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How did Floridians survive before air conditioning? Florida Wonders explores.

Early Sunshine State residents had a number of ways to tolerate the heat.
What was life in Florida like without widespread air conditioning? This 1961 photograph offers a clue. [Times (1961)]
What was life in Florida like without widespread air conditioning? This 1961 photograph offers a clue. [Times (1961)]
Published Jan. 2
Updated Jan. 5
"Florida Wonders" is a new Tampa Bay Times series where readers can ask questions and we will answer them.

Welcome back to Florida Wonders, a series where Times journalists answer your questions. This week, John Cowart wanted to know: What did Floridians do to keep cool before home air conditioning became commonplace?

Floridians can thank Dr. John Gorrie. The Apalachicola physician created the technology that led to refrigeration and air conditioning.

John Gorrie of Florida, inventor of the ice machine, stands next to the popular Rosa Parks, left, in Statuary Hall at the Capitol in Washington, Tuesday, July 2, 2013. A physician, scientist, and inventor, Gorrie is considered the father of refrigeration and air conditioning. He died impoverished and virtually forgotten in 1855. [Associated Press (2013)]

Have something you’ve been wondering about the Tampa Bay area or Florida? Ask Florida Wonders.

Gorrie invented a system that blew air over ice to help refresh his patients who suffered from malaria and yellow fever, according to Times archives.

Despite being mocked for his innovative idea and called a fraud, Gorrie patented his “Machine for Artificial Production of Ice” in 1851. A statue honoring him as a notable Floridian would later be added to Statuary Hall at the U.S. Capitol. In 1902, Willis Carrier built on Gorrie’s technology and introduced the first electrical air conditioning unit.

Dr. John Gorrie's ice-making machine. [Times (1975)]

Air conditioning started popping up in some public places, like theaters and hotels, in the 1920s. In the following decades, A/C would be added to restaurants, train cars, supermarkets and homes of the rich.

The Florida Theatre in St. Petersburg was kept so frigid that it almost ruined the grand opening in 1926.

“Underestimating the power of their new cooling plant, ‘the proud management had the temperature down so low that ladies in evening dresses almost froze!’” Ray Arsenault wrote in St. Petersburg and the Florida Dream.

George Jenkin's second Publix store opened in 1940. The grocery store was one of the first at this time to have air conditioning, fluorescent lighting, frozen food cases and automatic sliding entrance doors. [Courtesy of Publix Super Markets (1940)]

Air conditioning wouldn’t creep into homes until the 1940s and 50s. Swampy Florida, currently home to over 21 million people, used to be the least populated Southern state. Many residents were snowbirds, fleeing as the mugginess of late spring set in and returning in December.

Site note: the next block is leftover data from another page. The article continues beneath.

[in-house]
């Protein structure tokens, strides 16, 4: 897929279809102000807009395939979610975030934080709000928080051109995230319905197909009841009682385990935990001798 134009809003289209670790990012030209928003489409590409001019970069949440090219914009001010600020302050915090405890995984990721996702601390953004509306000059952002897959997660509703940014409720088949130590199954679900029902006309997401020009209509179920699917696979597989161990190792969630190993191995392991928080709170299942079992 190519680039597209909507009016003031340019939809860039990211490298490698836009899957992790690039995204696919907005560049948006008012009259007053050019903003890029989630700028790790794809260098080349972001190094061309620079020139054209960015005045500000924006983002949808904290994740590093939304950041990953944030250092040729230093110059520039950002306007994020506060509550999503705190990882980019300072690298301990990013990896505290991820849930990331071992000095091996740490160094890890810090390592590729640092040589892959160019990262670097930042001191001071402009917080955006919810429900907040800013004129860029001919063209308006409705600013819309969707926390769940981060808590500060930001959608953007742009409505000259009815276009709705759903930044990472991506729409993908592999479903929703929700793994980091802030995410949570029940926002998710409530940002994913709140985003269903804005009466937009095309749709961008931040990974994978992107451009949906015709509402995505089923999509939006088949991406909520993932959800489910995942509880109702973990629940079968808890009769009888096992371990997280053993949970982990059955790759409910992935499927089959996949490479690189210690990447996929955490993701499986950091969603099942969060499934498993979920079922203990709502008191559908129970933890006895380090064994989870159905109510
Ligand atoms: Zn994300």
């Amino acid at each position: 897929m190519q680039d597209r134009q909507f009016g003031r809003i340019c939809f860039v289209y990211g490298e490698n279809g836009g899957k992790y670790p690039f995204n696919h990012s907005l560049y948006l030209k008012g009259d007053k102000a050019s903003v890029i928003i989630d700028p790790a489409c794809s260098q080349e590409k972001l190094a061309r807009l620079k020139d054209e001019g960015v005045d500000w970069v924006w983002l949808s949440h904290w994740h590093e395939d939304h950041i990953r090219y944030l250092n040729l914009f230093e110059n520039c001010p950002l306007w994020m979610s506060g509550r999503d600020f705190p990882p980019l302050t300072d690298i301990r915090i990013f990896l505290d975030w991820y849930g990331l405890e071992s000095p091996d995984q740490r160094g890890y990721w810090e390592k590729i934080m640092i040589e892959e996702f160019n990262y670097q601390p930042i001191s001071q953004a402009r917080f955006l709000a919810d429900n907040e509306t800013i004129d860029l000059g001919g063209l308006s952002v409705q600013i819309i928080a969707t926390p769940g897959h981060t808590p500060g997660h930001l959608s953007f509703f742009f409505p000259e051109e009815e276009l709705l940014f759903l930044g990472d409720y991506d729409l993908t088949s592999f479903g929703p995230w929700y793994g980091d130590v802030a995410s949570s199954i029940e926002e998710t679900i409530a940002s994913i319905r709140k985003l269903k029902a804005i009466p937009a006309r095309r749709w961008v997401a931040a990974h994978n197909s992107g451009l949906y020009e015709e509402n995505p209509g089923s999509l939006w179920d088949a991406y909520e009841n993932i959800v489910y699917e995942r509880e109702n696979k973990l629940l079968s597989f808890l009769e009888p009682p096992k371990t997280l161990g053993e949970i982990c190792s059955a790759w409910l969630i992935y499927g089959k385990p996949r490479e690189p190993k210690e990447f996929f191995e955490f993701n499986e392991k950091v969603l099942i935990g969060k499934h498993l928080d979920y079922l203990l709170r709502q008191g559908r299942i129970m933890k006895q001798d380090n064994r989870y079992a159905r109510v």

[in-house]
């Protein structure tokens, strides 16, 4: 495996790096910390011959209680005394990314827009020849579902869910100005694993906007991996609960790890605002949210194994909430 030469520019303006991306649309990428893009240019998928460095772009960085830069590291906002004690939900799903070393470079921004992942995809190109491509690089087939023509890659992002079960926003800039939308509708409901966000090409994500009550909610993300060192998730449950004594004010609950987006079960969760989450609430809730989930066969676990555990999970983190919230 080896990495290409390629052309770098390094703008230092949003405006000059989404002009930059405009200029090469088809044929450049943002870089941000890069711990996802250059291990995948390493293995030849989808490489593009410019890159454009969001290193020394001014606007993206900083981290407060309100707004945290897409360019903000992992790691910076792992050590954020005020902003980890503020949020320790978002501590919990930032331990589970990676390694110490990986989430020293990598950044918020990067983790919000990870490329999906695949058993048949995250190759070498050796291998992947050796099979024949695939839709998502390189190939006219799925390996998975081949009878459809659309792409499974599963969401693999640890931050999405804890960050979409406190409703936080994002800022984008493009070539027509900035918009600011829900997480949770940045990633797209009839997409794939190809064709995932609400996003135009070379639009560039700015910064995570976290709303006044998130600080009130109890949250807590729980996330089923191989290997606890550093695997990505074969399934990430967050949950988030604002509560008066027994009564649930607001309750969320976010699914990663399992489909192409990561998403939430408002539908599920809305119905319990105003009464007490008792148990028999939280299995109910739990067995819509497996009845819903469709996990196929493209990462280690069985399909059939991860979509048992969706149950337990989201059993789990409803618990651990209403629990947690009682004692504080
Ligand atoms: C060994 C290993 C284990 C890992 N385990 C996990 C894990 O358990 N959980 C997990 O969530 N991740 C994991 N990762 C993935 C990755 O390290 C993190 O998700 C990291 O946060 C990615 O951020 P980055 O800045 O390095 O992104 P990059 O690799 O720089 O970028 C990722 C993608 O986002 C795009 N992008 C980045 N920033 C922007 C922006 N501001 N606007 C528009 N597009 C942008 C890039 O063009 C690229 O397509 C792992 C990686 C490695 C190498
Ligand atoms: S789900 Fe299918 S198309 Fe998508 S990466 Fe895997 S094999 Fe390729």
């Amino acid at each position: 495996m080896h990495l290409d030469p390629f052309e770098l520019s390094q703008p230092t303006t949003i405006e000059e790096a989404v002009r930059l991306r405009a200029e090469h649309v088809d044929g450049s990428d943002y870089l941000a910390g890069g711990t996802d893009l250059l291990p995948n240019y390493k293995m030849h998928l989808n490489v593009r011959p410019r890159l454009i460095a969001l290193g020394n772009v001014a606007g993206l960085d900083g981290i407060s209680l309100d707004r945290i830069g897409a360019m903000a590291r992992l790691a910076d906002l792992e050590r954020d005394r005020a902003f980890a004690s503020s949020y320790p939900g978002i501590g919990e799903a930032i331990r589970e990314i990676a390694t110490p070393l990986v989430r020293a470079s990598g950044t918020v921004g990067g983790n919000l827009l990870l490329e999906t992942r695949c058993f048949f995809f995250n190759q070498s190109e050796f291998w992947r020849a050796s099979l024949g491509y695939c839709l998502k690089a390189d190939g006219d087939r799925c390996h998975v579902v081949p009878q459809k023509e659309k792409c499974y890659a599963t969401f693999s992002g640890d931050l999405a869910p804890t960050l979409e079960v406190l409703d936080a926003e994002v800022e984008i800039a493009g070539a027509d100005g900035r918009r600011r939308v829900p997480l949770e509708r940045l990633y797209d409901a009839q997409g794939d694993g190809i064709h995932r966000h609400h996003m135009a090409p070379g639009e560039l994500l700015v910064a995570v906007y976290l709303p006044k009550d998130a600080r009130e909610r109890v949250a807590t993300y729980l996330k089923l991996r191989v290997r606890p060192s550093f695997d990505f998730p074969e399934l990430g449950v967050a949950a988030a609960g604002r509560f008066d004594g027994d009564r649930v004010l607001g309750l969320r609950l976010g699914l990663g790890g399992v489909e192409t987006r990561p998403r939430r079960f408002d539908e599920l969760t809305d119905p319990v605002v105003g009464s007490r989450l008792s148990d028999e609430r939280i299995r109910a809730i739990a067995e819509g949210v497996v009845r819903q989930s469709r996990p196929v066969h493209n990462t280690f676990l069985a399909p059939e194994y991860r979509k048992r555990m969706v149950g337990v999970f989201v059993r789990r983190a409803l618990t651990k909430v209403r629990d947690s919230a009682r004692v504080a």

READ MORE: Oh, Florida! Without air conditioning we’re a stinky swamp of sweat. With it, we warm the world

Floridians who stuck it out during the hottest months simply formed their lives around the stifling temperatures, wearing shorts and sandals to work or even government meetings. They cooled themselves with paper fans and guzzled iced tea. They swam.

According to Gary Mormino’s book Land of Sunshine, State of Dreams, Floridians trapped cool morning air inside their homes with closed windows and depended on ceiling fans for relief. Evenings were for savoring breezes on the porch.

The heat even influenced architecture, he wrote. Florida Cracker style homes featured shiny metal roofs, tall ceilings that allowed warmth to rise, and wide windows and porches to welcome airflow.

Historian and volunteer Ruth Tompkins gives a tour of the Baker House in Pasco, a pioneer home built in the Cracker style in 1882. [Times (1998)]
Cutaway view of a Ron Haase Cracker house shows how the chimney effect of the observation tower helps cool the house in summer. [Times (1983)]

As air conditioning appeared in some homes during the 1940s, the technology remained too expensive for many Floridians. According to Mormino, some were also against the idea of having it even to cool down schoolrooms. Old timers liked to say that sweating “bred character.”

“Many chose not to purchase window units because they simply enjoyed Florida as it was,” he wrote.

Author Marjorie Kinnan Rawlings had a typical Cracker home on State Road 325 in the hamlet of Cross Creek. [Times (1960)]

Air conditioning became more popular after World War II, ushering in a new era of tourism, wrote Tracy Revels in Sunshine Paradise. By the 1960s, units that were more efficient and affordable made air conditioning more common in homes.

The population exploded. So did the number of tourists. Florida saw a rise in roadside attractions and amusement parks.

READ MORE: Let’s revisit Florida’s bizarre lost theme parks from before the Disney era

“Of course, with more people, we needed more roads, more buildings, more sidewalks, more parking lots, more rooftops, more concrete, more asphalt — all reflecting, absorbing and releasing heat,” wrote Miami Herald columnist Bob Swift in 1990. “Thus, it’s hotter in South Florida than it used to be. Ergo, we need even more AC, itself a creator of outdoor heat.”

By the 1990s, Mormino wrote, air conditioning was a billion dollar industry — the “greatest single source of energy expended by Floridians.”

Editor’s note: Tracy Revels is the author of Sunshine Paradise. A previous version of this story misidentified the author.

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Need inspiration? Here’s what other readers were curious about:

Information from Times archives was used in this story.


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